The multihull tradition runs deep on the island of St. Croix. It all started in 1956 when well-known boat builder, Dick Newick, stopped on a beach in Frederiksted to cook some fresh fish en route home to the U.S. from Europe. Newick ended up staying nearly 17 years on St. Croix and in that time designed and built a number of catamarans and trimarans based on ideas originating from his time in the South Pacific. Today, the multihull tradition lives on. Newick is gone, but Gold Coast Yachts continues to build innovative multihulls as do private boat builders, such as George ‘Moose’ Silver, who splashed his latest build – a Mongoose 25 – in January.
“The Newicks were family friends,” explains Silva. “Dick is the father of the modern multihull. My family moved to St. Croix from Annapolis in 1963 and I watched all of Dick’s landmark boats – Cheers, the Atlantic proa; and Three Cheers, which was designed to race in the OSTAR (Observer Single-Handed Trans-Atlantic Race), and others – built here. That was quite a to-do back then and I fell in love with multihulls.”
In the 1970s and for many years after, Silva worked for Teddy’s Charter Service sailing the 36ft Newick Tricia, Viti Viti, twice daily over to Buck Island and back with day charter guests. The Viti Viti was the hot boat back then, and as such, it sowed the seeds for new and faster designs in the creative minds of captains such as Silva.
“Back then, to hit 20 knots was the holy grail,” Silva says. “Nowadays boats routinely hit 40 knots. Hull and sail shapes have come a long way. Today, my hulls are very different. By using lifting bodies that rise with forward motion and force water to flow under the hull instead of around it, reduces drag exponentially. With the use of CAD, buoyancy centers can be designed to shift quickly to self-correct pitch. The result is a very stable, very fast boat.”
The impetus for Silva’s latest build came when Herb Alderson, who 35 years ago owned one of the early production trimarans that ultimately didn’t fare well in Caribbean waters, approached Silva to build him a new daysailer. The deal was sealed over cocktails and Silva began his sketches on a napkin. Thus, the Mongoose 25 was conceived.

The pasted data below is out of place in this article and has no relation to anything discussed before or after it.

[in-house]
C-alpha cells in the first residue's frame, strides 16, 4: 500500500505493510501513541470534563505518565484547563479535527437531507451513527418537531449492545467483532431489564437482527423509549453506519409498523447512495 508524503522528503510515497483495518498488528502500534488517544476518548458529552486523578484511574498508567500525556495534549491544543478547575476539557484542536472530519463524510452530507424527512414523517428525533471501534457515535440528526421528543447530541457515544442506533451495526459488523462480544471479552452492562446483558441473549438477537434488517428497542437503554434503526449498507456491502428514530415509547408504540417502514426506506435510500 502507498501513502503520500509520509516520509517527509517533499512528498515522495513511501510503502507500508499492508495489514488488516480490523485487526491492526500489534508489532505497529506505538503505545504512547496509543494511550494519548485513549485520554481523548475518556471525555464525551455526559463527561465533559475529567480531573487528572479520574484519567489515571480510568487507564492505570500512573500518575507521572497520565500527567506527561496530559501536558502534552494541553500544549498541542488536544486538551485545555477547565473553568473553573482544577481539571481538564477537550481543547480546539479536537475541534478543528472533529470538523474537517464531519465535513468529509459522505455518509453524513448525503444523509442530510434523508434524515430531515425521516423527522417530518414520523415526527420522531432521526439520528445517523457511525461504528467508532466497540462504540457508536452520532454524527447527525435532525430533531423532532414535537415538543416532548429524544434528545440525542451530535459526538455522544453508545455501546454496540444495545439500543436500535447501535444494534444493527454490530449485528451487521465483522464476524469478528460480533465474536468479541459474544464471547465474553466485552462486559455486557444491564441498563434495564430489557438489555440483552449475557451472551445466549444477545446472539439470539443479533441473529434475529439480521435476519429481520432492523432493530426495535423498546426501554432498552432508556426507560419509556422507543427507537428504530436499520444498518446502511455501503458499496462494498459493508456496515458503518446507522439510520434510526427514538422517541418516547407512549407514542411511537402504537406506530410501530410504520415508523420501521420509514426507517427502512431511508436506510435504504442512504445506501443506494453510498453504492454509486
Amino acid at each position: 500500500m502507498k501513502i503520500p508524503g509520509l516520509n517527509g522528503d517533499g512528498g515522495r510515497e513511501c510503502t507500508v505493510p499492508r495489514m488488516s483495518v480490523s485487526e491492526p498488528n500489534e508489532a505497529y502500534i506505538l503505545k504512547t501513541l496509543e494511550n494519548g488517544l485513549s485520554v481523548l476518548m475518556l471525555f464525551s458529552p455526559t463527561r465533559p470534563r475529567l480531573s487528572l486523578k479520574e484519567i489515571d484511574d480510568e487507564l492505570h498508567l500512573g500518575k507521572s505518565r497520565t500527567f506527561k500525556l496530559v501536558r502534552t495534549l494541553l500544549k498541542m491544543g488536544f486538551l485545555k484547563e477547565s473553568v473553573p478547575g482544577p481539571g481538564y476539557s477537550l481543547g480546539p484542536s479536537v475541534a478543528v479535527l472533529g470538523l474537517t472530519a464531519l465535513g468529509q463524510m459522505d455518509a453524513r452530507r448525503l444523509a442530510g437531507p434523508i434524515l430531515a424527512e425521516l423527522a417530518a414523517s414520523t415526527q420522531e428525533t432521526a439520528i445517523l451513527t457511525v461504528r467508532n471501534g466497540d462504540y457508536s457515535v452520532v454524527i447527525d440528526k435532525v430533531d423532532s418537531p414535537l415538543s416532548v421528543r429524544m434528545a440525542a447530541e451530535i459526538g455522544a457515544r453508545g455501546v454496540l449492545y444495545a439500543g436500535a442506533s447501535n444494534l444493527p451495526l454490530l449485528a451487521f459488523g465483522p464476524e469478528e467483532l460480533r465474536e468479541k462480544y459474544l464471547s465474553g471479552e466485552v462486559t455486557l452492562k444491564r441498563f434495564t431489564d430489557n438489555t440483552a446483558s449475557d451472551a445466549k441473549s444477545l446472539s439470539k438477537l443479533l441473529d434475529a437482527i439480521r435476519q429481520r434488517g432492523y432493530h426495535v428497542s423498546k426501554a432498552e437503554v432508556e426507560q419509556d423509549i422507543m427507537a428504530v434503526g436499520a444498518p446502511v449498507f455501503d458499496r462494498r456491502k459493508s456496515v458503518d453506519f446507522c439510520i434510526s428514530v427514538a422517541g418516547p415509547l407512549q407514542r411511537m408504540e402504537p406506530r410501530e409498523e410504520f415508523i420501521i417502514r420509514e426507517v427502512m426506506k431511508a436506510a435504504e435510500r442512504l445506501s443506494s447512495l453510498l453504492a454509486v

“First, I started by sketching and roughing in the key lines and ideas,” Silva explains. “I still prefer old fashioned drafting with my curves and a pencil. So I pull out the Mylar and draw a scale picture. Then, I enter those lines in a CAD program and refine them. After that, I print full size patterns and build the molds. I built the armas first in reversible half molds and then the main hull. This boat is foam core, so the sheet foam is cut into strips and bent or heated into the mold then fiber-glassed. Essentially, it’s built from the inside out.”
The Mongoose 25 is an ocean going daysailer capable of crossing from St. Croix to the BVI. It’s easy to sail with a rotating aluminum wing mast. It has a large cockpit. And, it has open wings with trampolines.
“I love a ‘back porch’, or open stern, for easy access and fun at the beach,” says Silva. “This puts the rudder under the boat instead of a transom hung kick up, but makes it more efficient. The boat also disassembles into three major parts joining in the middle. This was done to make it easier to move for shoreside assembly or shipping.”
What makes the Mongoose 25 most special is that it’s locally designed and built for the waters around the Virgin Islands using modern techniques, directional fabrics and epoxy resin. In this type of rig, some sections of the vessel are under much less stress and this allows for a strong yet light build.
Silva worked with fellow Crucian, Carlo Pedrini, to build the hulls and then finished the rest along with the occasional help of a few friends. The trimaran took Silva a year working alone to complete after the hulls were built.
“Sadly, over the years hurricanes have decimated the multihull fleet on St. Croix,” says Silva. “There are still a few left such as Llewellyn Westerman’s Mongoose 37, some Newicks and the Gold Coast boats. I hope this boat will spark new interests.”